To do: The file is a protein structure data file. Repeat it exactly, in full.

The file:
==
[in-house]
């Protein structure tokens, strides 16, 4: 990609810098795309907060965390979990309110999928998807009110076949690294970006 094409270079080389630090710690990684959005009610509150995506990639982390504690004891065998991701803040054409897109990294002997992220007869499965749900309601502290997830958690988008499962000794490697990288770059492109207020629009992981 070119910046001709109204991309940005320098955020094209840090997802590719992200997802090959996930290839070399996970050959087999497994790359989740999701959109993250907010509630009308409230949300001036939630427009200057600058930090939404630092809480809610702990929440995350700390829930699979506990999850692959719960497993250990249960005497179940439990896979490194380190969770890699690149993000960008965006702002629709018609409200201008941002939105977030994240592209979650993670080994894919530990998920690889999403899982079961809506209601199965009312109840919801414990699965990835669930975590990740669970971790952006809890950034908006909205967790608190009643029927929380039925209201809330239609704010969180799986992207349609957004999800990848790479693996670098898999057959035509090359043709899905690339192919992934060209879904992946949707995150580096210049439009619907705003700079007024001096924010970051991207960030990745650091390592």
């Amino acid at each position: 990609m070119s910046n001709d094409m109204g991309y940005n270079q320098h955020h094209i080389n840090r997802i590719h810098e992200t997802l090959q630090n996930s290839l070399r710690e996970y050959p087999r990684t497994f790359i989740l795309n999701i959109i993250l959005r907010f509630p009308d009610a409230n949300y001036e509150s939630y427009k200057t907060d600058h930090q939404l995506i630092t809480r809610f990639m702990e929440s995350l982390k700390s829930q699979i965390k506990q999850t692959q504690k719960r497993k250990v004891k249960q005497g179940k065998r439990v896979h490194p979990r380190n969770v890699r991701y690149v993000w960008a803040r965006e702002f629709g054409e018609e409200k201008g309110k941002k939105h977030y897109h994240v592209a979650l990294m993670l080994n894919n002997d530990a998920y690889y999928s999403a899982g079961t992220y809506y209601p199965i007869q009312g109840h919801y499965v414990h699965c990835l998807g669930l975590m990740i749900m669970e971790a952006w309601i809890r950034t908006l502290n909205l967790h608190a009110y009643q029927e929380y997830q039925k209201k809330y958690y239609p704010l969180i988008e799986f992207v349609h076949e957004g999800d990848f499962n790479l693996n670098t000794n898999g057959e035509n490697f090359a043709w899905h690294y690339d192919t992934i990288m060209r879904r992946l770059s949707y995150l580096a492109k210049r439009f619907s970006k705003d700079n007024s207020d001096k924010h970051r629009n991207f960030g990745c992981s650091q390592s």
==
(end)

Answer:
[in-house]
């Protein structure tokens, strides 16, 4: 990609810098795309907060965390979990309110999928998807009110076949690294970006 094409270079080389630090710690990684959005009610509150995506990639982390504690004891065998991701803040054409897109990294002997992220007869499965749900309601502290997830958690988008499962000794490697990288770059492109207020629009992981 070119910046001709109204991309940005320098955020094209840090997802590719992200997802090959996930290839070399996970050959087999497994790359989740999701959109993250907010509630009308409230949300001036939630427009200057600058930090939404630092809480809610702990929440995350700390829930699979506990999850692959719960497993250990249960005497179940439990896979490194380190969770890699690149993000960008965006702002629709018609409200201008941002939105977030994240592209979650993670080994894919530990998920690889999403899982079961809506209601199965009312109840919801414990699965990835669930975590990740669970971790952006809890950034908006909205967790608190009643029927929380039925209201809330239609704010969180799986992207349609957004999800990848790479693996670098898999057959035509090359043709899905690339192919992934060209879904992946949707995150580096210049439009619907705003700079007024001096924010970051991207960030990745650091390592």
């Amino acid at each position: 990609m070119s910046n001709d094409m109204g991309y940005n270079q320098h955020h094209i080389n840090r997802i590719h810098e992200t997802l090959q630090n996930s290839l070399r710690e996970y050959p087999r990684t497994f790359i989740l795309n999701i959109i993250l959005r907010f509630p009308d009610a409230n949300y001036e509150s939630y427009k200057t907060d600058h930090q939404l995506i630092t809480r809610f990639m702990e929440s995350l982390k700390s829930q699979i965390k506990q999850t692959q504690k719960r497993k250990v004891k249960q005497g179940k065998r439990v896979h490194p979990r380190n969770v890699r991701y690149v993000w960008a803040r965006e702002f629709g054409e018609e409200k201008g309110k941002k939105h977030y897109h994240v592209a979650l990294m993670l080994n894919n002997d530990a998920y690889y999928s999403a899982g079961t992220y809506y209601p199965i007869q009312g109840h919801y499965v414990h699965c990835l998807g669930l975590m990740i749900m669970e971790a952006w309601i809890r950034t908006l502290n909205l967790h608190a009110y009643q029927e929380y997830q039925k209201k809330y958690y239609p704010l969180i988008e799986f992207v349609h076949e957004g999800d990848f499962n790479l693996n670098t000794n898999g057959e035509n490697f090359a043709w899905h690294y690339d192919t992934i990288m060209r879904r992946l770059s949707y995150l580096a492109k210049r439009f619907s970006k705003d700079n007024s207020d001096k924010h970051r629009n991207f960030g990745c992981s650091q390592s």